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"Psychological heating" - An expensive mistake

by 5m Editor
8 October 2003, at 12:00am

By Digby Scott, National Pig Association - This article is based on Nick Bird's case study "Gas use on a US breeding unit" and looks at why altering the temperature and ventilation settings for pig buildings can create unnecessary heating bills.

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Why do some producers alter the temperature and ventilation settings for their buildings, and in so doing run up unnecessarily large heating bills?

The answer, according to a specialist, is human nature. If we come in from hot weather, we like it cooler. If we come in from ice and snow and we want it warmer.

But those who tinker with a building's "set" temperature and ventilation in this way are forgetting one important fact - the pigs themselves haven't been outside.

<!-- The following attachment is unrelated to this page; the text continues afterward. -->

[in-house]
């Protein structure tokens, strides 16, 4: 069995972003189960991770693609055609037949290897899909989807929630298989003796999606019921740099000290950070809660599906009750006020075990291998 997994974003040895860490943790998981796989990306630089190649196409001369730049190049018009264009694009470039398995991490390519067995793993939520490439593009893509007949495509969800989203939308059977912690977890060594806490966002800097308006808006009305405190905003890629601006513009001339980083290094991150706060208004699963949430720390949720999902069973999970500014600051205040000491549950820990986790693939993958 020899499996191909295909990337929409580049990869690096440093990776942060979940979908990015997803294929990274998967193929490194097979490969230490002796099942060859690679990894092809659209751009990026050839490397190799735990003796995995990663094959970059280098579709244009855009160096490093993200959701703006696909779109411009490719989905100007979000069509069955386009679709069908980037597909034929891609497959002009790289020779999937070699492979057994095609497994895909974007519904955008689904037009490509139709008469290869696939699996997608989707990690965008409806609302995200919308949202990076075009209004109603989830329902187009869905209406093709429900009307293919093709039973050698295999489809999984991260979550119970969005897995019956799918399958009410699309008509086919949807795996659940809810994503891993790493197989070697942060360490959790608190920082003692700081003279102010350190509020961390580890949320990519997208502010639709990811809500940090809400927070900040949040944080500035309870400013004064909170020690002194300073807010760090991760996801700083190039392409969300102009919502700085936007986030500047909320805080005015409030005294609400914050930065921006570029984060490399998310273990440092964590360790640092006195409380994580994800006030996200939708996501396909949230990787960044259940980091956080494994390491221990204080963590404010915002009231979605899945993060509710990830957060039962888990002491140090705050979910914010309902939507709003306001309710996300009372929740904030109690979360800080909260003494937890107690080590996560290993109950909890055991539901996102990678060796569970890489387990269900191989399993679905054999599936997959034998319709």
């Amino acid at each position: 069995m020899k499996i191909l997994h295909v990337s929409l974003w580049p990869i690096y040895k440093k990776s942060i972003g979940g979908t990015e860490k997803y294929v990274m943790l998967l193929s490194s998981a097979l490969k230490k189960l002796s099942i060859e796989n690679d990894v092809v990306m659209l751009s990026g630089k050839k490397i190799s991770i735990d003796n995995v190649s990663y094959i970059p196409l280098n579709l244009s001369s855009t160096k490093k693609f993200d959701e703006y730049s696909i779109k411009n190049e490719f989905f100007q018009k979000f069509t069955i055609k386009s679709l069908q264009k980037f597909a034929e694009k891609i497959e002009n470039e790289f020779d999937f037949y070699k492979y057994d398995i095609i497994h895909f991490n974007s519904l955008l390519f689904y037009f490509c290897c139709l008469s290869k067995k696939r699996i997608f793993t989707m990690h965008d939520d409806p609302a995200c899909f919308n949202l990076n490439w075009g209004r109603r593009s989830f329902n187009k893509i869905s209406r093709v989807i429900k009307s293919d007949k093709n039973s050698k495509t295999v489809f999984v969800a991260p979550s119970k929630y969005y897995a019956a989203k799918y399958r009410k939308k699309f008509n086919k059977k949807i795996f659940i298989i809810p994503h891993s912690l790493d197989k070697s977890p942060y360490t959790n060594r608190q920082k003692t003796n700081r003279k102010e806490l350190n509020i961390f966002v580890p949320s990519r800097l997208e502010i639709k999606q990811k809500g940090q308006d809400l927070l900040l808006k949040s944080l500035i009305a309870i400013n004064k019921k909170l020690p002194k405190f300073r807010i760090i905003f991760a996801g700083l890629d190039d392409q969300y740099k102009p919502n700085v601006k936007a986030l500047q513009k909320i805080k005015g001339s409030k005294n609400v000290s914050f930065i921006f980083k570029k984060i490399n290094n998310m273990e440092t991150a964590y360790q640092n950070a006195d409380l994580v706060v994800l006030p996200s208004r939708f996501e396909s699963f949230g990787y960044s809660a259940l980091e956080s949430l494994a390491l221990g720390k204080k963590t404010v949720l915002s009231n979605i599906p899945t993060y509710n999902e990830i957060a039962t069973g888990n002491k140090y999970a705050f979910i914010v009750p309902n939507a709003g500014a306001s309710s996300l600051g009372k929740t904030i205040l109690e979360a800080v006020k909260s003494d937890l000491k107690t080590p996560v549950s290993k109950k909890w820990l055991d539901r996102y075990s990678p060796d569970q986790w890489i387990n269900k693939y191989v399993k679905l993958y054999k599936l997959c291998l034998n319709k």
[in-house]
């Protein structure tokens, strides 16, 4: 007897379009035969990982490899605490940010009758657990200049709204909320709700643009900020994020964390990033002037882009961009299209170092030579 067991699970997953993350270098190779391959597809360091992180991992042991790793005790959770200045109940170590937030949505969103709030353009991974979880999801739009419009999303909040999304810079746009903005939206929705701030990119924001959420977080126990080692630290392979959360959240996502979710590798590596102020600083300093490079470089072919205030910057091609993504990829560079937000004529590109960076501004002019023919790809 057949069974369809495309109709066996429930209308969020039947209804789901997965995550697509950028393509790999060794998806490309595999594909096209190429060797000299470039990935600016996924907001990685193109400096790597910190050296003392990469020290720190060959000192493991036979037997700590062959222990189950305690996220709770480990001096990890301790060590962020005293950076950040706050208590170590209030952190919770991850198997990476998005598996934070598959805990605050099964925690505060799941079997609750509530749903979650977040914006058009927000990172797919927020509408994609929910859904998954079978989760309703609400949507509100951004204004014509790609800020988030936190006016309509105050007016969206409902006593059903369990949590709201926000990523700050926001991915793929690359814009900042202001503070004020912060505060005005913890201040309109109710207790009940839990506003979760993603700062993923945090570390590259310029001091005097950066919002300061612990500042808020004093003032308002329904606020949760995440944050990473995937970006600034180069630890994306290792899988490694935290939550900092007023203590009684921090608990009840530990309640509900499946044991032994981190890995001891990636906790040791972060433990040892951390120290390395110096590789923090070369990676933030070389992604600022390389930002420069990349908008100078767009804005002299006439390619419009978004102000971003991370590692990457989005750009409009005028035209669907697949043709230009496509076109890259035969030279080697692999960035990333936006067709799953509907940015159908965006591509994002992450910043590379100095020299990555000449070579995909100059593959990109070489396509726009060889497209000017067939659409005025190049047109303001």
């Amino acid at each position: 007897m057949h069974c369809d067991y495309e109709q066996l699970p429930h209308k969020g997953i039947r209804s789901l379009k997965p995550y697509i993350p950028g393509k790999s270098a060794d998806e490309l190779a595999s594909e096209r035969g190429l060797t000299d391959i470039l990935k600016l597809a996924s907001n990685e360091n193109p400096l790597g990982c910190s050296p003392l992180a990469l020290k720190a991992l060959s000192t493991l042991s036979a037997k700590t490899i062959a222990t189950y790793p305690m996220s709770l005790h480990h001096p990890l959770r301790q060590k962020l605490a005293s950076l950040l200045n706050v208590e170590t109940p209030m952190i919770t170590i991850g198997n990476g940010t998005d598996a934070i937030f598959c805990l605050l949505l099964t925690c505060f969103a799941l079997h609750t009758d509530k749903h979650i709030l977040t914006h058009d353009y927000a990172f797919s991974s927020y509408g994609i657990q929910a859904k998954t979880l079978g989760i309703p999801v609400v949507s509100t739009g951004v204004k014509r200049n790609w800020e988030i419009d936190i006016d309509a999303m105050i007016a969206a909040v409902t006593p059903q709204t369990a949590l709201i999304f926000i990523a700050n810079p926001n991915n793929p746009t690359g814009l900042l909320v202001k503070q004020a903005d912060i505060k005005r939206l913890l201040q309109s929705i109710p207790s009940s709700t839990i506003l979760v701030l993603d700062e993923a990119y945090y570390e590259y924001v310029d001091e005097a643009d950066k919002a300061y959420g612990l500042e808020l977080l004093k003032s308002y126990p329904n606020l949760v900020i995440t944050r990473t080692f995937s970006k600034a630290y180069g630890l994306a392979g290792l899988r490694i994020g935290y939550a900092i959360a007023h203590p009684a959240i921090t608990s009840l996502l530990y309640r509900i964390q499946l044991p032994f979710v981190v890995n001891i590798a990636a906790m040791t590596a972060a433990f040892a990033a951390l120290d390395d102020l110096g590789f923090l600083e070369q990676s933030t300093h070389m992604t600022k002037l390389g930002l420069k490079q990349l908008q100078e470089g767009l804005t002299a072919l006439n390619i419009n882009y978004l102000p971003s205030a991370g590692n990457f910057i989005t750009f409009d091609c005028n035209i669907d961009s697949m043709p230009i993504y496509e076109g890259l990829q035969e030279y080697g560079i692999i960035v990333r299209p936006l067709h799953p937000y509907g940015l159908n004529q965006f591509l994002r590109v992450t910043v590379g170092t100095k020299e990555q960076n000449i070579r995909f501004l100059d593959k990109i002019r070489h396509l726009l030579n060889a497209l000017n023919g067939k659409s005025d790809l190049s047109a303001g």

"When the weather is cold, we're worried about the pigs getting cold and tend to set target temperatures higher to be sure, and when the weather is hot, we're worried about the pigs getting hot, so we drop set temperatures and raise minimum ventilation rates," says Nick Bird.

But playing with the settings like this will come back to haunt you when your energy bills arrive, he warns.

To support his observations on the psychological impact of weather changes he shows what happened when a modern US breeding unit with a heating bill of about £400 a day was continuously monitored.


The chart (above) shows the external temperature, whilst the chart below shows what was happening inside the building. Clearly there is a relationship between the two. But why does the set temperature fall as it gets warmer outside and then rise when it gets cold outside?


The answer is that the unit manager was changing the set temperature to suit the way he was feeling, having just come into the building from outside. If proof were needed, look at his reaction in late September when the first cold autumn weather arrived.

The net result is that this farm's energy usage fluctuates from zero to £2.20 per pig produced.

To view the original case study, which includes further graphs, please click here (PDF Format).

Source: National Pig Association - October 2003